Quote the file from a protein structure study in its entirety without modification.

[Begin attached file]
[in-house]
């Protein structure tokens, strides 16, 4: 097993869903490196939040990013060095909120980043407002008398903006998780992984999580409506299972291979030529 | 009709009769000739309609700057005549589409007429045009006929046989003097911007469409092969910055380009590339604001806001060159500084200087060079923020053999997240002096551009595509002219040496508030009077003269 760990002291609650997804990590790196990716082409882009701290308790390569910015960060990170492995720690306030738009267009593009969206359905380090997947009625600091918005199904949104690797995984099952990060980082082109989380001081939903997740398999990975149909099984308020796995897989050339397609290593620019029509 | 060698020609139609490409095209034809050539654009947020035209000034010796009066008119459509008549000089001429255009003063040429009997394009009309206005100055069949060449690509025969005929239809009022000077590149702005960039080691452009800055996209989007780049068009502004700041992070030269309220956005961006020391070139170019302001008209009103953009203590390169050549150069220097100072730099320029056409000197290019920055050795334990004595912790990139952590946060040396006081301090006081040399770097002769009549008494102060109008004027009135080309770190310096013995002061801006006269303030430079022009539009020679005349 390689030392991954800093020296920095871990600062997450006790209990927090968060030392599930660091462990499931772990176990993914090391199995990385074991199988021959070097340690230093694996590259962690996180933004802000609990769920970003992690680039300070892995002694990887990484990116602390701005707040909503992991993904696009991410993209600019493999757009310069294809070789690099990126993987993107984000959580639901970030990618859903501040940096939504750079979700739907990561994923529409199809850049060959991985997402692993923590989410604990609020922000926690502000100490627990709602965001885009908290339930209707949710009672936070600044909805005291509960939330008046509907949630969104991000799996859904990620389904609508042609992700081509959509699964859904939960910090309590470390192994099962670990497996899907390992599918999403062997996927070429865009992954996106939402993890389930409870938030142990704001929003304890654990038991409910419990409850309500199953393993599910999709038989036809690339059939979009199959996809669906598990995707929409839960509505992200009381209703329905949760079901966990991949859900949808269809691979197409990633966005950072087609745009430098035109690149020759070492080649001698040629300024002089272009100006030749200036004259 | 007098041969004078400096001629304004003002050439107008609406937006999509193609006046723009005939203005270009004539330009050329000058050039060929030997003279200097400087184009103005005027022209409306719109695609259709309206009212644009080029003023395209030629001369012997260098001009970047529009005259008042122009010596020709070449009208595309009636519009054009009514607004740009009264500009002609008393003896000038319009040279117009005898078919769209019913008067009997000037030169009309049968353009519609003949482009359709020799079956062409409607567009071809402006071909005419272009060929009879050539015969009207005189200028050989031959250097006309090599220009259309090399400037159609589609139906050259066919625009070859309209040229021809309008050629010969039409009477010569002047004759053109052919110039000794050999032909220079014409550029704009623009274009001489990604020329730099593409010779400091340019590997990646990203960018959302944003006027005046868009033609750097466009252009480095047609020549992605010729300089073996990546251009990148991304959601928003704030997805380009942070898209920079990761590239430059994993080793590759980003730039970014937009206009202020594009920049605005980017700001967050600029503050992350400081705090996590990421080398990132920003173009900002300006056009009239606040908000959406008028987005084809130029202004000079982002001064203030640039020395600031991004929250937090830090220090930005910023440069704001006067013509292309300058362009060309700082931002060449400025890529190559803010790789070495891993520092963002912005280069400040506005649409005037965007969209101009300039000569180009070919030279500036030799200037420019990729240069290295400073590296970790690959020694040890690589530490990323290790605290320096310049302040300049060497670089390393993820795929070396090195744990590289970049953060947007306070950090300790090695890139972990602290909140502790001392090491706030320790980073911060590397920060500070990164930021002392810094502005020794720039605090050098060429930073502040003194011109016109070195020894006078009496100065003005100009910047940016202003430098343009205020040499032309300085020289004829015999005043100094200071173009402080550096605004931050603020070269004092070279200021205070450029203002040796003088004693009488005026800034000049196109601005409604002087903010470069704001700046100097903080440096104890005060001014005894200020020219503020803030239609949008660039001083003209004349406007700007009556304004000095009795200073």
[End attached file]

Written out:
[in-house]
């Protein structure tokens, strides 16, 4: 097993869903490196939040990013060095909120980043407002008398903006998780992984999580409506299972291979030529 | 009709009769000739309609700057005549589409007429045009006929046989003097911007469409092969910055380009590339604001806001060159500084200087060079923020053999997240002096551009595509002219040496508030009077003269 760990002291609650997804990590790196990716082409882009701290308790390569910015960060990170492995720690306030738009267009593009969206359905380090997947009625600091918005199904949104690797995984099952990060980082082109989380001081939903997740398999990975149909099984308020796995897989050339397609290593620019029509 | 060698020609139609490409095209034809050539654009947020035209000034010796009066008119459509008549000089001429255009003063040429009997394009009309206005100055069949060449690509025969005929239809009022000077590149702005960039080691452009800055996209989007780049068009502004700041992070030269309220956005961006020391070139170019302001008209009103953009203590390169050549150069220097100072730099320029056409000197290019920055050795334990004595912790990139952590946060040396006081301090006081040399770097002769009549008494102060109008004027009135080309770190310096013995002061801006006269303030430079022009539009020679005349 390689030392991954800093020296920095871990600062997450006790209990927090968060030392599930660091462990499931772990176990993914090391199995990385074991199988021959070097340690230093694996590259962690996180933004802000609990769920970003992690680039300070892995002694990887990484990116602390701005707040909503992991993904696009991410993209600019493999757009310069294809070789690099990126993987993107984000959580639901970030990618859903501040940096939504750079979700739907990561994923529409199809850049060959991985997402692993923590989410604990609020922000926690502000100490627990709602965001885009908290339930209707949710009672936070600044909805005291509960939330008046509907949630969104991000799996859904990620389904609508042609992700081509959509699964859904939960910090309590470390192994099962670990497996899907390992599918999403062997996927070429865009992954996106939402993890389930409870938030142990704001929003304890654990038991409910419990409850309500199953393993599910999709038989036809690339059939979009199959996809669906598990995707929409839960509505992200009381209703329905949760079901966990991949859900949808269809691979197409990633966005950072087609745009430098035109690149020759070492080649001698040629300024002089272009100006030749200036004259 | 007098041969004078400096001629304004003002050439107008609406937006999509193609006046723009005939203005270009004539330009050329000058050039060929030997003279200097400087184009103005005027022209409306719109695609259709309206009212644009080029003023395209030629001369012997260098001009970047529009005259008042122009010596020709070449009208595309009636519009054009009514607004740009009264500009002609008393003896000038319009040279117009005898078919769209019913008067009997000037030169009309049968353009519609003949482009359709020799079956062409409607567009071809402006071909005419272009060929009879050539015969009207005189200028050989031959250097006309090599220009259309090399400037159609589609139906050259066919625009070859309209040229021809309008050629010969039409009477010569002047004759053109052919110039000794050999032909220079014409550029704009623009274009001489990604020329730099593409010779400091340019590997990646990203960018959302944003006027005046868009033609750097466009252009480095047609020549992605010729300089073996990546251009990148991304959601928003704030997805380009942070898209920079990761590239430059994993080793590759980003730039970014937009206009202020594009920049605005980017700001967050600029503050992350400081705090996590990421080398990132920003173009900002300006056009009239606040908000959406008028987005084809130029202004000079982002001064203030640039020395600031991004929250937090830090220090930005910023440069704001006067013509292309300058362009060309700082931002060449400025890529190559803010790789070495891993520092963002912005280069400040506005649409005037965007969209101009300039000569180009070919030279500036030799200037420019990729240069290295400073590296970790690959020694040890690589530490990323290790605290320096310049302040300049060497670089390393993820795929070396090195744990590289970049953060947007306070950090300790090695890139972990602290909140502790001392090491706030320790980073911060590397920060500070990164930021002392810094502005020794720039605090050098060429930073502040003194011109016109070195020894006078009496100065003005100009910047940016202003430098343009205020040499032309300085020289004829015999005043100094200071173009402080550096605004931050603020070269004092070279200021205070450029203002040796003088004693009488005026800034000049196109601005409604002087903010470069704001700046100097903080440096104890005060001014005894200020020219503020803030239609949008660039001083003209004349406007700007009556304004000095009795200073």